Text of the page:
I recently agreed to take part in a lifestyle survey about how I spent my time over the course of an entire week, logging my daily activities in half-hourly increments throughout the day. Honestly? it drove me completely frickin’ nuts. Not least of all because the bloody app sent me constant reminders to log my movements, but because this Orwellian style checking up on me was creating massive amounts of anxiety and claustrophobia by counting and recording the moments of my life in such microscopic detail.

Every 30 minutes I was forced to choose from a list that best matched how I had just spent my time. Depressingly, I logged most of my 7 days ‘working’, ‘relaxing’ or ‘commuting’, and very little time engaged in ‘talking to other people’. It was a sad, sobering state of affairs, and certainly didn’t give a true account of how I felt I spent my time (There was no option for ‘deep in contemplative reflection’).

It got me thinking though, about time, about how we spend it, and about the very point of ‘time’ itself (see, I told you I was deep in contemplative reflection).

It got me thinking about Mitch Albom. Mitch is one of my very favourite authors. He’s written some amazing thought-provoking and tear-inducing books, and the last one I read was a tale titled ‘The Time Keeper’. In this story our protagonist is the man who invented time, that is to say, he is the person who started measuring time. He who counted the path of the sun and the moon, and the days and the years and put words to them; these minutes, and seconds, these tiny little heartbeats ticking away.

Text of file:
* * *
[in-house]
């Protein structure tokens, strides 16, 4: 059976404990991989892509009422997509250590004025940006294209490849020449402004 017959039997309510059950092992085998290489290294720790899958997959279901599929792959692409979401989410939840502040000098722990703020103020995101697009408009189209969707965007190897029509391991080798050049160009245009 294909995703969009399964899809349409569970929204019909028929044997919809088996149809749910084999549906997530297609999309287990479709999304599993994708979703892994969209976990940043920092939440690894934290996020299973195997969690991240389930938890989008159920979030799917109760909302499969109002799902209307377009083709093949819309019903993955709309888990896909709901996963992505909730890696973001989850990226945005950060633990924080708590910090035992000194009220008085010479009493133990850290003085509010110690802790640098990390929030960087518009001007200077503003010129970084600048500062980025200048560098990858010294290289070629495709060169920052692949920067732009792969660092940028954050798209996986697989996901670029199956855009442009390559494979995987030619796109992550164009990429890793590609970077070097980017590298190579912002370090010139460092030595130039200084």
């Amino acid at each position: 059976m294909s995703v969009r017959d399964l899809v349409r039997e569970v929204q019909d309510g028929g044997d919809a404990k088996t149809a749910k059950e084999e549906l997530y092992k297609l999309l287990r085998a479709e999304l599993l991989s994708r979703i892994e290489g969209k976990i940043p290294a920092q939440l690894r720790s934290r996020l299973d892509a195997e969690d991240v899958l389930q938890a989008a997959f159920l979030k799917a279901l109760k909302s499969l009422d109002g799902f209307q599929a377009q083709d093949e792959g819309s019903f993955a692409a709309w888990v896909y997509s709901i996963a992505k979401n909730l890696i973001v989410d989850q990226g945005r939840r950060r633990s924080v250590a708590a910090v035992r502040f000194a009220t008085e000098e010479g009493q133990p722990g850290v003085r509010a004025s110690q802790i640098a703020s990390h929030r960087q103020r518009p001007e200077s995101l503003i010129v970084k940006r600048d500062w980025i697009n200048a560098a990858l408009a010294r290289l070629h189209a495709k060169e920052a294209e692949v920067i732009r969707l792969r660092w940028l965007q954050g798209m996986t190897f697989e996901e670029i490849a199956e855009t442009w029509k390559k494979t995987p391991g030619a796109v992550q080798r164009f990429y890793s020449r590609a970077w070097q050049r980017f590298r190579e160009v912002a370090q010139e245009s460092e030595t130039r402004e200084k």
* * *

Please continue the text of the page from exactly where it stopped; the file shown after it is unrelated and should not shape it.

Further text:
In this novel, our hero (of sorts) is obsessed with time, and becomes infatuated with capturing and recording it; so much so that he misses the truly important moments in life and (*SPOILER ALERT*) winds up being punished by God for starting a journey that has led to modern-day man being completely consumed by this thing called ‘time’.

Although not my favourite of his works, the underlying premise of the book has really always stuck with me. That when we obsess over the passage of time, we miss the moment we are in.

Our lives are a series of milestones, and we set so much store by whether we have achieved this task or that accolade by a certain marker in our lives. Time is the thing which constantly forces us to evaluate our achievements and measure our abilities against others, and theirs, to pin-point how far along we are on this tick-tock journey of life, but to what end?

A colleague of mine once spoke to me with passion about a trip she took to Africa, about the freedom and enjoyment she got from savouring and experiencing every minute rather than getting bogged down in what else she ’should’ have been doing. she said she found it difficult to come back to work after that, that she just simply looked around her, at this ridiculous world of admin we have created for ourselves, and felt deflated. She didn’t want to log time, she wanted to be IN it.

Last night I lay awake in bed watching the moon through a crack in my blinds. The clouds, bruised inky-blue, rolled past, intermittently blocking its glow, creating a rhythmic, measured pulse of light. I couldn’t sleep, so I counted how many hours it would be until I had to get up for work, checked my alarm was set, checked the train times…worried about buses, and whether I had time to buy coffee before the specified hour that my work-day commenced.